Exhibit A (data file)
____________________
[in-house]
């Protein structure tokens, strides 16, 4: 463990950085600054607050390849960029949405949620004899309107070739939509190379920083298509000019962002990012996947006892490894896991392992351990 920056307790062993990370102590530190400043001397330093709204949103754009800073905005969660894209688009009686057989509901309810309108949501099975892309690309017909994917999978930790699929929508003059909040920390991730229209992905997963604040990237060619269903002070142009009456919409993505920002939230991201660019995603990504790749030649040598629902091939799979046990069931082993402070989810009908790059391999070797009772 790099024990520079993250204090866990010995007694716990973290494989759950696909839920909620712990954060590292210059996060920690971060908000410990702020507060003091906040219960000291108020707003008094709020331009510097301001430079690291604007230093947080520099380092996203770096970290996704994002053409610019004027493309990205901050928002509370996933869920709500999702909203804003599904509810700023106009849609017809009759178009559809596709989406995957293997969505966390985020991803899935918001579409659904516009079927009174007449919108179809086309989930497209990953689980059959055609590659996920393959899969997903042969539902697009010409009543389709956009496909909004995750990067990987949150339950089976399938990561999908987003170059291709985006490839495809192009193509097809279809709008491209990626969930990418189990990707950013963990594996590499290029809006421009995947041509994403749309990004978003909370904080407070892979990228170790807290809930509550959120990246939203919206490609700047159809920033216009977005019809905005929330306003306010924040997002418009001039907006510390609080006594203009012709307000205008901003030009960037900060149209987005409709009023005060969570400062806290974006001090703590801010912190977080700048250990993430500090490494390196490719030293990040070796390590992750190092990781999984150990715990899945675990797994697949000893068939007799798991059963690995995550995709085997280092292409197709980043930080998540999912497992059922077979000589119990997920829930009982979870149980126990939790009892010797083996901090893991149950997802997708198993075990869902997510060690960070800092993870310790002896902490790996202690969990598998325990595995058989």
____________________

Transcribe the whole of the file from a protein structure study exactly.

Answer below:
[in-house]
């Protein structure tokens, strides 16, 4: 463990950085600054607050390849960029949405949620004899309107070739939509190379920083298509000019962002990012996947006892490894896991392992351990 920056307790062993990370102590530190400043001397330093709204949103754009800073905005969660894209688009009686057989509901309810309108949501099975892309690309017909994917999978930790699929929508003059909040920390991730229209992905997963604040990237060619269903002070142009009456919409993505920002939230991201660019995603990504790749030649040598629902091939799979046990069931082993402070989810009908790059391999070797009772 790099024990520079993250204090866990010995007694716990973290494989759950696909839920909620712990954060590292210059996060920690971060908000410990702020507060003091906040219960000291108020707003008094709020331009510097301001430079690291604007230093947080520099380092996203770096970290996704994002053409610019004027493309990205901050928002509370996933869920709500999702909203804003599904509810700023106009849609017809009759178009559809596709989406995957293997969505966390985020991803899935918001579409659904516009079927009174007449919108179809086309989930497209990953689980059959055609590659996920393959899969997903042969539902697009010409009543389709956009496909909004995750990067990987949150339950089976399938990561999908987003170059291709985006490839495809192009193509097809279809709008491209990626969930990418189990990707950013963990594996590499290029809006421009995947041509994403749309990004978003909370904080407070892979990228170790807290809930509550959120990246939203919206490609700047159809920033216009977005019809905005929330306003306010924040997002418009001039907006510390609080006594203009012709307000205008901003030009960037900060149209987005409709009023005060969570400062806290974006001090703590801010912190977080700048250990993430500090490494390196490719030293990040070796390590992750190092990781999984150990715990899945675990797994697949000893068939007799798991059963690995995550995709085997280092292409197709980043930080998540999912497992059922077979000589119990997920829930009982979870149980126990939790009892010797083996901090893991149950997802997708198993075990869902997510060690960070800092993870310790002896902490790996202690969990598998325990595995058989």